TALLAHASSEE, Fla. – Some Florida education groups worry the goal of reopening schools in the fall might be too optimistic after a month of record-setting case numbers.
The state’s commissioner of education on Monday ordered K-12 schools to reopen at full capacity in August. The order says schools must reopen all brick and mortar buildings for five days a week.
“If we had to open schools today, I would say absolutely not,” said Florida Education Association President Fedrick Ingram.
To Ingram, the order is a dramatic shift from the local control-centered reopening guidelines the department released in June.
“This has been hoisted upon us in the middle of a crisis where it doesn’t seem that our state has control of what’s going on around us,” said Ingram.
Andrea Messina, with the Florida School Board Association, said there is some flexibility to provide “innovative” learning in the order.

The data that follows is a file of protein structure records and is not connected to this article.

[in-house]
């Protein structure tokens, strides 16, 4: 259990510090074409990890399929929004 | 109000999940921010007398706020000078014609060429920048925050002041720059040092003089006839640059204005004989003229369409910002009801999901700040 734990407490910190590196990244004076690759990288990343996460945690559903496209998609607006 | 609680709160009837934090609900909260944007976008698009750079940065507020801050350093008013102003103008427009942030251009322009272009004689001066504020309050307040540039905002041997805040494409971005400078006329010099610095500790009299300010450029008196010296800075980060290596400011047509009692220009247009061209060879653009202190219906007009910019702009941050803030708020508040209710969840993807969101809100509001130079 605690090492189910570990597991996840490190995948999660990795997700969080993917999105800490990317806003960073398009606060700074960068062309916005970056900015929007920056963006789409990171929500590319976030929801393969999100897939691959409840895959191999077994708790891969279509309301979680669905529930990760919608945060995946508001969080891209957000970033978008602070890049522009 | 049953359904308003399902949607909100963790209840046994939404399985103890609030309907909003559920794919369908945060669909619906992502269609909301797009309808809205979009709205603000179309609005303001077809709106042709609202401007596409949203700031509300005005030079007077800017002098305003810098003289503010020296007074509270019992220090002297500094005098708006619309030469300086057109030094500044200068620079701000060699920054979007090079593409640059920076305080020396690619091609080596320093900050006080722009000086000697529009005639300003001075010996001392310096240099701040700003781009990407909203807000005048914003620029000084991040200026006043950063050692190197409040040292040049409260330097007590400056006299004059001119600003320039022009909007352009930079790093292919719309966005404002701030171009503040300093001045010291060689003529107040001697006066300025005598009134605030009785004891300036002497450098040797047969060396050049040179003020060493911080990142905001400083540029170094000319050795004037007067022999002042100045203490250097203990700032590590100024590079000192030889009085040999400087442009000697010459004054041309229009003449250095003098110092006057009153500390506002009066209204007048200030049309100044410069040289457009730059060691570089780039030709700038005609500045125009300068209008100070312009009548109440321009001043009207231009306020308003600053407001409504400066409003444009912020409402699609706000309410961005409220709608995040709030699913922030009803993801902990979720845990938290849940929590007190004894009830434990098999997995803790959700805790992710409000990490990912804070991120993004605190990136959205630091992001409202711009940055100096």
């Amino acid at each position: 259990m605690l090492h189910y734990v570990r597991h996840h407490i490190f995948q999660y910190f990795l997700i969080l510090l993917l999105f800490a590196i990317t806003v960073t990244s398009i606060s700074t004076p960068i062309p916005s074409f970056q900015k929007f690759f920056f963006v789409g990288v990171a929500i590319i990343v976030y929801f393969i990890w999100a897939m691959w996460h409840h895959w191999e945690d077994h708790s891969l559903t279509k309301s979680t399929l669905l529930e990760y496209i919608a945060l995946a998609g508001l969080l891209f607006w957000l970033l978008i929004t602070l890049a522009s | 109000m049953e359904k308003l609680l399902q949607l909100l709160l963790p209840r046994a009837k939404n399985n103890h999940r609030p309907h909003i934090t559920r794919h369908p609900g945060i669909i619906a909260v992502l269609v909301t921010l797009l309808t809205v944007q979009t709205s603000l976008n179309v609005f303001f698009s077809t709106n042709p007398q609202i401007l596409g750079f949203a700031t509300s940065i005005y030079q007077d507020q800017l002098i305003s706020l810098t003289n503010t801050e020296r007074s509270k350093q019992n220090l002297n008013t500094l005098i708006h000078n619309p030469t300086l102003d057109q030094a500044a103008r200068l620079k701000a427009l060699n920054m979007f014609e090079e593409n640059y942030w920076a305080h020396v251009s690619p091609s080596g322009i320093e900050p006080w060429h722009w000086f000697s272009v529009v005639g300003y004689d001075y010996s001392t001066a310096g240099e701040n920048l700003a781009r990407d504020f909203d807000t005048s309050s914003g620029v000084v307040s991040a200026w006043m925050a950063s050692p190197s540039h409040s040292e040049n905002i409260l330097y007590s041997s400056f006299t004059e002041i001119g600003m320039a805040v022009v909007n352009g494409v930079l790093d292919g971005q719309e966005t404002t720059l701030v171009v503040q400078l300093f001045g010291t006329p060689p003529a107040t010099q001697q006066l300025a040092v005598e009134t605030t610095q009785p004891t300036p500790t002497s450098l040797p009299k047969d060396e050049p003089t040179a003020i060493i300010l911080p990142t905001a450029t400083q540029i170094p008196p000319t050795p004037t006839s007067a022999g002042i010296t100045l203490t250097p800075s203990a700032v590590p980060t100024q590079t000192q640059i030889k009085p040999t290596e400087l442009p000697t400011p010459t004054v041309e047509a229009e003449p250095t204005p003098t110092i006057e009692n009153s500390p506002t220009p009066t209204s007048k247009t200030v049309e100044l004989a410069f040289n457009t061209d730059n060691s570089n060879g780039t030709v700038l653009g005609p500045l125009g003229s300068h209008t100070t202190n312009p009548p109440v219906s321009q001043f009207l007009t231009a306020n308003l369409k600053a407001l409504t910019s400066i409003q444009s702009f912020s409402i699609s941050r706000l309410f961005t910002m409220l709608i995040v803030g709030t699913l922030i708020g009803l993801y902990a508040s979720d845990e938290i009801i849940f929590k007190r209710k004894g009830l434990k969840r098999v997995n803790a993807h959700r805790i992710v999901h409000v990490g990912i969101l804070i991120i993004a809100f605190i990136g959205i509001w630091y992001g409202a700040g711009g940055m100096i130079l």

“Blended models, I think alternative platforms. Anything that is not the traditional classroom, bricks and mortar experience,” said Messina.
The order was issued just hours after President Trump tweeted: “Schools must open in the fall.” Ingram hopes politics weren’t the deciding factor.
“Because a tweet does not make policy and it should not make policy for the state of Florida,” said Ingram.
And Messina said with the state continuing to see record case numbers, the order comes at a challenging time.
“There are communities that are not prepared for five days a week,” said Messina. “So allowing those to have some alternative plans, I think, is really going to be crucial.”
The order does waive the requirement that schools provide 180 days of instruction. That could provide some flexibility in the event they’re forced to close again.